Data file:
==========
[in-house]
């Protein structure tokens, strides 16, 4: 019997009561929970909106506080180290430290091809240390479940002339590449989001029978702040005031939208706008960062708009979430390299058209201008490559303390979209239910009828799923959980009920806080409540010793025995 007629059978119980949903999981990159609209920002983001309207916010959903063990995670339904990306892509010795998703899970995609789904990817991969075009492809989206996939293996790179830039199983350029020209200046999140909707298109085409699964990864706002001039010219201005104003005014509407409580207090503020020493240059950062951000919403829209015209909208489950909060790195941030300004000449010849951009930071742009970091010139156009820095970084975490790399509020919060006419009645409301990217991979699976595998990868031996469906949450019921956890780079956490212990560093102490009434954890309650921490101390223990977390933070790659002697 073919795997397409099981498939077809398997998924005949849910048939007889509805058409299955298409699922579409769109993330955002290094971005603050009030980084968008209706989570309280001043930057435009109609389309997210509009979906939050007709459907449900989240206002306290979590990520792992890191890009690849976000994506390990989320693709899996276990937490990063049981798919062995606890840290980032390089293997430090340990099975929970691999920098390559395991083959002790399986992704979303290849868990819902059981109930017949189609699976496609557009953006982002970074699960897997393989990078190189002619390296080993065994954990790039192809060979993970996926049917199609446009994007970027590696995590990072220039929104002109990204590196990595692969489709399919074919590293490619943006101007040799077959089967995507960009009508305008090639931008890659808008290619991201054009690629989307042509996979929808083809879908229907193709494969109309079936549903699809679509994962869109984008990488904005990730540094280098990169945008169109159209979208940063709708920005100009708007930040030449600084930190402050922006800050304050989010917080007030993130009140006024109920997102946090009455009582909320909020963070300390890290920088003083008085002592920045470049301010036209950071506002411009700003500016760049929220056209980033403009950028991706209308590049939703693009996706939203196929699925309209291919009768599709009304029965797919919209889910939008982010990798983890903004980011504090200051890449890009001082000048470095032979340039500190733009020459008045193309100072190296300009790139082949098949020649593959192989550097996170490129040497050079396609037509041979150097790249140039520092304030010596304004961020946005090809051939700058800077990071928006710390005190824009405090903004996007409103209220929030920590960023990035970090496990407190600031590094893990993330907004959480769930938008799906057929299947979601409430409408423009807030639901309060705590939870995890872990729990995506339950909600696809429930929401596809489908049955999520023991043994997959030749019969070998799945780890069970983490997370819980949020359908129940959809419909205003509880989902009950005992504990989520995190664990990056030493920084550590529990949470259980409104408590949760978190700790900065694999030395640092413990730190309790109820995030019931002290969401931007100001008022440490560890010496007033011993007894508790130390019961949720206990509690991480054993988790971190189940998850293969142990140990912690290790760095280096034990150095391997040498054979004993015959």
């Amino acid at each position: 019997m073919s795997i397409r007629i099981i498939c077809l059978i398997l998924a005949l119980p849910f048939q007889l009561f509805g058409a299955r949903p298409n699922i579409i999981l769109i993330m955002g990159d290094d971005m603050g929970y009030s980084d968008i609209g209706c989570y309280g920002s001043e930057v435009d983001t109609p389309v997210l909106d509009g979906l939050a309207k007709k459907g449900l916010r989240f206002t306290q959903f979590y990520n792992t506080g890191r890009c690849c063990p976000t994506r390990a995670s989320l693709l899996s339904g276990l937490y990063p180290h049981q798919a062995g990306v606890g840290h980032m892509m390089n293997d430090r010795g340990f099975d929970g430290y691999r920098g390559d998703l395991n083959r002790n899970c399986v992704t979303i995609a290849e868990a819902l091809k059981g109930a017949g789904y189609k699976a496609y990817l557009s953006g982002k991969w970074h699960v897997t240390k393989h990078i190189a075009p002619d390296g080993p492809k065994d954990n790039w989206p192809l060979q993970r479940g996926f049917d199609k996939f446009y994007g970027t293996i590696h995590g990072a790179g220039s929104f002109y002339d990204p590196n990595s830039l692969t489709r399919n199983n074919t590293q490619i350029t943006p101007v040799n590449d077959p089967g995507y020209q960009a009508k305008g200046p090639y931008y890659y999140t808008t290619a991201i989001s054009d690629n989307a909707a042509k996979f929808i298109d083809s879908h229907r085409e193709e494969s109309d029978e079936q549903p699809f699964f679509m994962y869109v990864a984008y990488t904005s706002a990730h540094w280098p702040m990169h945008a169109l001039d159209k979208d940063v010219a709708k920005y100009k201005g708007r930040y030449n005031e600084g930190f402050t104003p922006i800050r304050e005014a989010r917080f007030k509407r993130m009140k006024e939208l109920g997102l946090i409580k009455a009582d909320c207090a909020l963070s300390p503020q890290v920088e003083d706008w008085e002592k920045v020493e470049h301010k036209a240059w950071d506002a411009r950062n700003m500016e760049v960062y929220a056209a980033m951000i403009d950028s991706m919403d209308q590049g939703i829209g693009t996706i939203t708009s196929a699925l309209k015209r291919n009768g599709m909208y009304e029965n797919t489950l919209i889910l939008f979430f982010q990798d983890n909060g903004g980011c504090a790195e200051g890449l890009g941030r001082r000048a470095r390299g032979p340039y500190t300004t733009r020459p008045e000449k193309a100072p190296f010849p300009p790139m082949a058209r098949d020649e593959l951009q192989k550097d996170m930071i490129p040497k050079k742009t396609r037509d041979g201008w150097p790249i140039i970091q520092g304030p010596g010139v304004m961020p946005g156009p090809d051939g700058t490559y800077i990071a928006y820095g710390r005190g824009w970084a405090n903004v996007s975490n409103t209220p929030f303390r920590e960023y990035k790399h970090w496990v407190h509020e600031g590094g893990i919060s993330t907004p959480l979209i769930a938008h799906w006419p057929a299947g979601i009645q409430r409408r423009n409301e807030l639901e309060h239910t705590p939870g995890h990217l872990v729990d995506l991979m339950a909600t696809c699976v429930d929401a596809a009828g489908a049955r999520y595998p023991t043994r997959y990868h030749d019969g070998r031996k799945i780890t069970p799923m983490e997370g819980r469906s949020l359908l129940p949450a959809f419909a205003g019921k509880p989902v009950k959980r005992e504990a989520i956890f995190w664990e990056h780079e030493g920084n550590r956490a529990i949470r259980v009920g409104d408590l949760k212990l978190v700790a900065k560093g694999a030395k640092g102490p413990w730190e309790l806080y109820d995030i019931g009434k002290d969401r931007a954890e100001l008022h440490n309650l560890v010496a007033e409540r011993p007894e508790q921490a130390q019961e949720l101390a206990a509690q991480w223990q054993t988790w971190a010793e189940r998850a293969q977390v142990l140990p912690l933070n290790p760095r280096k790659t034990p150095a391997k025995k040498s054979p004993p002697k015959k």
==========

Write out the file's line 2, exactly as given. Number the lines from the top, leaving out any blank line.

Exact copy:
């Protein structure tokens, strides 16, 4: 019997009561929970909106506080180290430290091809240390479940002339590449989001029978702040005031939208706008960062708009979430390299058209201008490559303390979209239910009828799923959980009920806080409540010793025995 007629059978119980949903999981990159609209920002983001309207916010959903063990995670339904990306892509010795998703899970995609789904990817991969075009492809989206996939293996790179830039199983350029020209200046999140909707298109085409699964990864706002001039010219201005104003005014509407409580207090503020020493240059950062951000919403829209015209909208489950909060790195941030300004000449010849951009930071742009970091010139156009820095970084975490790399509020919060006419009645409301990217991979699976595998990868031996469906949450019921956890780079956490212990560093102490009434954890309650921490101390223990977390933070790659002697 073919795997397409099981498939077809398997998924005949849910048939007889509805058409299955298409699922579409769109993330955002290094971005603050009030980084968008209706989570309280001043930057435009109609389309997210509009979906939050007709459907449900989240206002306290979590990520792992890191890009690849976000994506390990989320693709899996276990937490990063049981798919062995606890840290980032390089293997430090340990099975929970691999920098390559395991083959002790399986992704979303290849868990819902059981109930017949189609699976496609557009953006982002970074699960897997393989990078190189002619390296080993065994954990790039192809060979993970996926049917199609446009994007970027590696995590990072220039929104002109990204590196990595692969489709399919074919590293490619943006101007040799077959089967995507960009009508305008090639931008890659808008290619991201054009690629989307042509996979929808083809879908229907193709494969109309079936549903699809679509994962869109984008990488904005990730540094280098990169945008169109159209979208940063709708920005100009708007930040030449600084930190402050922006800050304050989010917080007030993130009140006024109920997102946090009455009582909320909020963070300390890290920088003083008085002592920045470049301010036209950071506002411009700003500016760049929220056209980033403009950028991706209308590049939703693009996706939203196929699925309209291919009768599709009304029965797919919209889910939008982010990798983890903004980011504090200051890449890009001082000048470095032979340039500190733009020459008045193309100072190296300009790139082949098949020649593959192989550097996170490129040497050079396609037509041979150097790249140039520092304030010596304004961020946005090809051939700058800077990071928006710390005190824009405090903004996007409103209220929030920590960023990035970090496990407190600031590094893990993330907004959480769930938008799906057929299947979601409430409408423009807030639901309060705590939870995890872990729990995506339950909600696809429930929401596809489908049955999520023991043994997959030749019969070998799945780890069970983490997370819980949020359908129940959809419909205003509880989902009950005992504990989520995190664990990056030493920084550590529990949470259980409104408590949760978190700790900065694999030395640092413990730190309790109820995030019931002290969401931007100001008022440490560890010496007033011993007894508790130390019961949720206990509690991480054993988790971190189940998850293969142990140990912690290790760095280096034990150095391997040498054979004993015959």